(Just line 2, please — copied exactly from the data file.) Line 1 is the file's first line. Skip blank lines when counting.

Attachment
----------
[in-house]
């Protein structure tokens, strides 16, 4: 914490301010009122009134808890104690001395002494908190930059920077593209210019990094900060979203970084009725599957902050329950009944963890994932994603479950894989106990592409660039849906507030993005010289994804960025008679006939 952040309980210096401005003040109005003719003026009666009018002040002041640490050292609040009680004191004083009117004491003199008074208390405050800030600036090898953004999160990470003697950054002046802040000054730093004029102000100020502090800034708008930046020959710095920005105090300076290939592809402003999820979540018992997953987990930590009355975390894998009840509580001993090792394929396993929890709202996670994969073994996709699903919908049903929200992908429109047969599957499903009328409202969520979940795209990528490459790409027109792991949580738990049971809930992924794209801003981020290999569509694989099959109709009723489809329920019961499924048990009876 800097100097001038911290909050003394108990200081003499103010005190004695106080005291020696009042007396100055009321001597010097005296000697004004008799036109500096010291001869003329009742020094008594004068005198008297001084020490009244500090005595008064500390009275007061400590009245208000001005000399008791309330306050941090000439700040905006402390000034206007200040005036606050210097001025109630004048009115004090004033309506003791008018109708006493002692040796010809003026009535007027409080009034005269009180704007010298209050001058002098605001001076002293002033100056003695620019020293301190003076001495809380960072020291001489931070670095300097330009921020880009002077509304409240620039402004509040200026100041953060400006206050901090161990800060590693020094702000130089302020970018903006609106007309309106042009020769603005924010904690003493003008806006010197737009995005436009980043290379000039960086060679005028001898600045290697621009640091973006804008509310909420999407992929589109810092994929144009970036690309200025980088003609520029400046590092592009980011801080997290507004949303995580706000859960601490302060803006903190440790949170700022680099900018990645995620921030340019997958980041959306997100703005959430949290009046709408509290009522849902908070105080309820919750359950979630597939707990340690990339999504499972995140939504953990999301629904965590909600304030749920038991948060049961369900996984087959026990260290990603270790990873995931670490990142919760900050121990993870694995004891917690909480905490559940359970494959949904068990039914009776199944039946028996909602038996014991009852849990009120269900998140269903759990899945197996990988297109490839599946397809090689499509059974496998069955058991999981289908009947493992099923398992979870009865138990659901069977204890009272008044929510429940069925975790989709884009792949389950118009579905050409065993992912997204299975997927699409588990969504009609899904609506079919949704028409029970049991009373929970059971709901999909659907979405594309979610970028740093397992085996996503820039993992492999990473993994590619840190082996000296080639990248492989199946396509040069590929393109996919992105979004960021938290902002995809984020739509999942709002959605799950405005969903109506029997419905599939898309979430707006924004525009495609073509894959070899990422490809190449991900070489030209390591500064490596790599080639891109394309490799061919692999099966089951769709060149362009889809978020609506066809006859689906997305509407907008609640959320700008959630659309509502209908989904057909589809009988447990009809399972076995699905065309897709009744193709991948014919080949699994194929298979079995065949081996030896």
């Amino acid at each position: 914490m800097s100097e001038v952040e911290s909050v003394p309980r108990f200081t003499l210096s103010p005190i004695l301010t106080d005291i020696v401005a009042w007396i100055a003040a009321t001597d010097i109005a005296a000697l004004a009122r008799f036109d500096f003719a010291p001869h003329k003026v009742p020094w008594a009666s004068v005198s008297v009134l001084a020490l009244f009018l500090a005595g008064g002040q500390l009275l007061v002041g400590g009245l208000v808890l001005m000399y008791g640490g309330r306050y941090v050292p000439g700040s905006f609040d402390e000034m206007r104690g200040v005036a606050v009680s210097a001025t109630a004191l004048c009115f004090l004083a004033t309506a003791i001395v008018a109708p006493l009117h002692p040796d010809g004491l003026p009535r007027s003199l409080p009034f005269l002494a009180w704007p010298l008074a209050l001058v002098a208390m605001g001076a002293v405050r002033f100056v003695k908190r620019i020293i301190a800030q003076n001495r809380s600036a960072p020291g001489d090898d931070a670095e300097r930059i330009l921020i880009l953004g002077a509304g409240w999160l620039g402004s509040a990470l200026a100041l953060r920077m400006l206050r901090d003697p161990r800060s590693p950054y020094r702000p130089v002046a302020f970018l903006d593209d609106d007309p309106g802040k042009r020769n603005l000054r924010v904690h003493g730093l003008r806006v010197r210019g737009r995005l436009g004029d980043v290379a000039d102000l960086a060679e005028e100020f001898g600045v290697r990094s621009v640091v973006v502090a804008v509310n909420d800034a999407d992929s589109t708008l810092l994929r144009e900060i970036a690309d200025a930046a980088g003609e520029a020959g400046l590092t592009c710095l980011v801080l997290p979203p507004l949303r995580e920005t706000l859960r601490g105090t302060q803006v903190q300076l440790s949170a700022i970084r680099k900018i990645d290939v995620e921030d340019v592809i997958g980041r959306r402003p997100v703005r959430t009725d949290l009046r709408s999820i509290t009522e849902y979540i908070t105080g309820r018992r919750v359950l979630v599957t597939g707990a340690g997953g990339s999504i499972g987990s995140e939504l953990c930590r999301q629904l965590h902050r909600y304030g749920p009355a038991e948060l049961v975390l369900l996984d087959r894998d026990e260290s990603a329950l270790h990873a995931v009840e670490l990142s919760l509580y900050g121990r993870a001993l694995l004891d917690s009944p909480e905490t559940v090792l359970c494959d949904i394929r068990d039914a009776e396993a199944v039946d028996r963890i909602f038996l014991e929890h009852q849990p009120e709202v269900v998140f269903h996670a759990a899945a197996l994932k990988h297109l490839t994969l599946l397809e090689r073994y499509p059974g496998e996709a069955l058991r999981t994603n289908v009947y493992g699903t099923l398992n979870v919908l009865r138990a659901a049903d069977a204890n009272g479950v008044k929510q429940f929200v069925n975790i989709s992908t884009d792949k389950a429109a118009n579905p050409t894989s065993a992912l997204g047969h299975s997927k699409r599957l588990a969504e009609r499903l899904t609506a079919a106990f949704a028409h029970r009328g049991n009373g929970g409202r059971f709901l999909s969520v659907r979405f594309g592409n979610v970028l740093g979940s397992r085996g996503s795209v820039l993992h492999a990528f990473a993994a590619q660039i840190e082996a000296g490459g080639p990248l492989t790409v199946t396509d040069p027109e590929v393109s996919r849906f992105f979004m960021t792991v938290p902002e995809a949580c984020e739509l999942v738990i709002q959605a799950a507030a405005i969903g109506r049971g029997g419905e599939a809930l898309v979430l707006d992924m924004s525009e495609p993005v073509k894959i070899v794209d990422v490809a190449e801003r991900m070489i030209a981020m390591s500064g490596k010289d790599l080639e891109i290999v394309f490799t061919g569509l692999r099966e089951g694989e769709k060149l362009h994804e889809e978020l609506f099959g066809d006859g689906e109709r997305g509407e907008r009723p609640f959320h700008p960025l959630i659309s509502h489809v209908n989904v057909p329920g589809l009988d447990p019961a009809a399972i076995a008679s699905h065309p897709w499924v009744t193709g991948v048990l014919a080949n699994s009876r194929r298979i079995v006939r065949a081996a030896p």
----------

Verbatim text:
């Protein structure tokens, strides 16, 4: 914490301010009122009134808890104690001395002494908190930059920077593209210019990094900060979203970084009725599957902050329950009944963890994932994603479950894989106990592409660039849906507030993005010289994804960025008679006939 952040309980210096401005003040109005003719003026009666009018002040002041640490050292609040009680004191004083009117004491003199008074208390405050800030600036090898953004999160990470003697950054002046802040000054730093004029102000100020502090800034708008930046020959710095920005105090300076290939592809402003999820979540018992997953987990930590009355975390894998009840509580001993090792394929396993929890709202996670994969073994996709699903919908049903929200992908429109047969599957499903009328409202969520979940795209990528490459790409027109792991949580738990049971809930992924794209801003981020290999569509694989099959109709009723489809329920019961499924048990009876 800097100097001038911290909050003394108990200081003499103010005190004695106080005291020696009042007396100055009321001597010097005296000697004004008799036109500096010291001869003329009742020094008594004068005198008297001084020490009244500090005595008064500390009275007061400590009245208000001005000399008791309330306050941090000439700040905006402390000034206007200040005036606050210097001025109630004048009115004090004033309506003791008018109708006493002692040796010809003026009535007027409080009034005269009180704007010298209050001058002098605001001076002293002033100056003695620019020293301190003076001495809380960072020291001489931070670095300097330009921020880009002077509304409240620039402004509040200026100041953060400006206050901090161990800060590693020094702000130089302020970018903006609106007309309106042009020769603005924010904690003493003008806006010197737009995005436009980043290379000039960086060679005028001898600045290697621009640091973006804008509310909420999407992929589109810092994929144009970036690309200025980088003609520029400046590092592009980011801080997290507004949303995580706000859960601490302060803006903190440790949170700022680099900018990645995620921030340019997958980041959306997100703005959430949290009046709408509290009522849902908070105080309820919750359950979630597939707990340690990339999504499972995140939504953990999301629904965590909600304030749920038991948060049961369900996984087959026990260290990603270790990873995931670490990142919760900050121990993870694995004891917690909480905490559940359970494959949904068990039914009776199944039946028996909602038996014991009852849990009120269900998140269903759990899945197996990988297109490839599946397809090689499509059974496998069955058991999981289908009947493992099923398992979870009865138990659901069977204890009272008044929510429940069925975790989709884009792949389950118009579905050409065993992912997204299975997927699409588990969504009609899904609506079919949704028409029970049991009373929970059971709901999909659907979405594309979610970028740093397992085996996503820039993992492999990473993994590619840190082996000296080639990248492989199946396509040069590929393109996919992105979004960021938290902002995809984020739509999942709002959605799950405005969903109506029997419905599939898309979430707006924004525009495609073509894959070899990422490809190449991900070489030209390591500064490596790599080639891109394309490799061919692999099966089951769709060149362009889809978020609506066809006859689906997305509407907008609640959320700008959630659309509502209908989904057909589809009988447990009809399972076995699905065309897709009744193709991948014919080949699994194929298979079995065949081996030896």